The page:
For a winless team, there even is a pessimistic way to see James Bradberry flourishing as a No. 1 cornerback.
With a forced fumble, an interception and more passes defended (six) than receptions allowed (five), Bradberry is living up to his three-year, $43.5 million free-agent contract. He was the highest-rated defensive player across the NFL in Week 2, according to Pro Football Focus.
But the downside to Bradberry’s improvement is the rapidly growing gap between the No. 1 cornerback and whoever plays on the opposite side of the field. So it’s only a matter of time before quarterbacks freeze out Bradberry and shift full attention to attacking a revolving door of Isaac Yiadom, Corey Ballentine and Ryan Lewis.
“You’re going to find I’m very simple when it comes to the corners: Can they tackle? Can they run? Do they have toughness?” defensive coordinator Patrick Graham said. “You can’t have enough of those guys in this league. It’s a passing league, so any of those corners who can run, tackle and have toughness, they have a chance with us.”
This is where the Giants really feel the impact of DeAndre Baker’s arrest and subsequent release as well as Sam Beal’s COVID-19 opt-out. Though neither had proven anything in his career, Baker, a first-round pick, and Beal, a third-round pick, were natural talents expected to develop into difference-makers with game experience.
Without them, the position could become a black hole.
Ballentine is a sixth-round pick who was behind Baker and Beal when all three struggled as rookies last season, and both Yiadom and Lewis were learning different schemes when September began. The Giants traded a seventh-round pick to the Broncos for Yiadom and signed Lewis to the practice squad after he was cut by Washington.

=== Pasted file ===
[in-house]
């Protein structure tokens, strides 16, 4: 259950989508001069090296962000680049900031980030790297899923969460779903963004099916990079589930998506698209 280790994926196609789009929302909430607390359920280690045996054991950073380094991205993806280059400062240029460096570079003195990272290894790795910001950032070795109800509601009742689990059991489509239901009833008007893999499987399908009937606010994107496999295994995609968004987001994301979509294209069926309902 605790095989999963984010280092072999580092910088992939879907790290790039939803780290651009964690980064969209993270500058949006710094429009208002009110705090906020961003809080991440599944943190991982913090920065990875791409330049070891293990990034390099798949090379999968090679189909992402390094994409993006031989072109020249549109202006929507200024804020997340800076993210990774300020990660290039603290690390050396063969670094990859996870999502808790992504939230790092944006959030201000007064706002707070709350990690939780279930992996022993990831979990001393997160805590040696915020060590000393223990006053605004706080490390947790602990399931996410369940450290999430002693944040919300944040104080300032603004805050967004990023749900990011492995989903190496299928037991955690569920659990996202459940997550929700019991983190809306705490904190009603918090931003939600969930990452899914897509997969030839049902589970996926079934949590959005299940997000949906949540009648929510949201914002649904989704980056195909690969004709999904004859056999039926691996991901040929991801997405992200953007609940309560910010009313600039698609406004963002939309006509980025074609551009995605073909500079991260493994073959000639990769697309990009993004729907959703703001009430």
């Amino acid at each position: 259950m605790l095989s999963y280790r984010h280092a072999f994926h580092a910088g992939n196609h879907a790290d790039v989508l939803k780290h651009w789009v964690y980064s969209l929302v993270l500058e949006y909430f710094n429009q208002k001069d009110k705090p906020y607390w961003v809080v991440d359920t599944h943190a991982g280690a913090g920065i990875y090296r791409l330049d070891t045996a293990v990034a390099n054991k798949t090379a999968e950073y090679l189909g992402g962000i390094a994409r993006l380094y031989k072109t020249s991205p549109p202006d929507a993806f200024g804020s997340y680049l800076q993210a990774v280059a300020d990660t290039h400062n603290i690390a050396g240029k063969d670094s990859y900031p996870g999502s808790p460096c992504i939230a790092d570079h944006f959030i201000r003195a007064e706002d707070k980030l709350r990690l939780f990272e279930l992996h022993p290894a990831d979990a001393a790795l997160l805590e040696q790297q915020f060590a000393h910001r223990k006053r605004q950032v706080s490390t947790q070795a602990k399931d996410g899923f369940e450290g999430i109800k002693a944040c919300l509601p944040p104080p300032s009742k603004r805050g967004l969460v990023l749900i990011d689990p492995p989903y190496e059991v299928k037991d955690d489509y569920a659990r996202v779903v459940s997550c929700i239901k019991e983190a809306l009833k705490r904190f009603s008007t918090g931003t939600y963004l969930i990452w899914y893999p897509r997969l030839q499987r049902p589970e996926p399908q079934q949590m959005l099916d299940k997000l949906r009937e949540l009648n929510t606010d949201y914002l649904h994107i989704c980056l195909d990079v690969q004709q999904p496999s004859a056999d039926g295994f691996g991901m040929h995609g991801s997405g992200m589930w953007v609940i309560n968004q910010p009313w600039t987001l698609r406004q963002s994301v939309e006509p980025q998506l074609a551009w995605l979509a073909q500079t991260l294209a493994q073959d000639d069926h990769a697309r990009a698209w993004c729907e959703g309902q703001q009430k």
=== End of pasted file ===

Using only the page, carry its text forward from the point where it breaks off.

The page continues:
Graham considers No. 2 cornerback to be an “ongoing competition.” A nice way of saying neither Ballentine nor Yiadom gained separation, prompting Lewis’ promotion.
“They are both playing hard,” defensive backs coach Jerome Henderson said. “We’ve just got to continue to play better as a group.”
Ballentine received first crack but was benched against the Bears after getting turned around in a scramble drill and trailing Darnell Mooney on a touchdown.
“He has to finish plays better [when] he has the opportunity to make plays,” Henderson said.
Yiadom played most of the second half as the Giants pitched a shutout.
“He’s really done a good job of getting into our system and proving an understanding of the techniques with the big-picture concepts,” coach Joe Judge said. “He’s made a lot of improvement. I know now he can play more confident and aggressive just with some experience in the calls and how we’re looking to play with him.”
Lewis played nearly 300 snaps under Graham with the Dolphins last season and is “definitely in the mix.” Safety Logan Ryan, who expressed a willingness to play on the perimeter, has played just six snaps as the wide cornerback (mostly in a four-safety package), and rookie Darnay Holmes hasn’t moved from the slot.
Bradberry is matching up with the opponent’s best receiver, so he expects he will still get tested.
“You know in critical moments they’re going to go to their go-to guy,” Bradberry said after ripping an interception away from the Bears’ Allen Robinson. “Especially when you have a young quarterback, he wants to go to his playmaker.”
The 49ers only have had three receivers targeted — Kendrick Bourne (10), Trent Taylor (8) and Brandon Aiyuk (three) — in two games. They rely on running backs and tight ends as pass-catchers, but Judge isn’t expecting coach Kyle Shanahan to sleep on testing a weakness even with backup quarterback Nick Mullens likely to start.
“You watch Kyle’s games,” Judge said, “you can tell right away what he thinks about a team based on how he game plans and goes at you early in the game.”
If the 49ers change the script and feast on the No. 2 cornerback, it will be a blueprint to be copied over the final 13 games.
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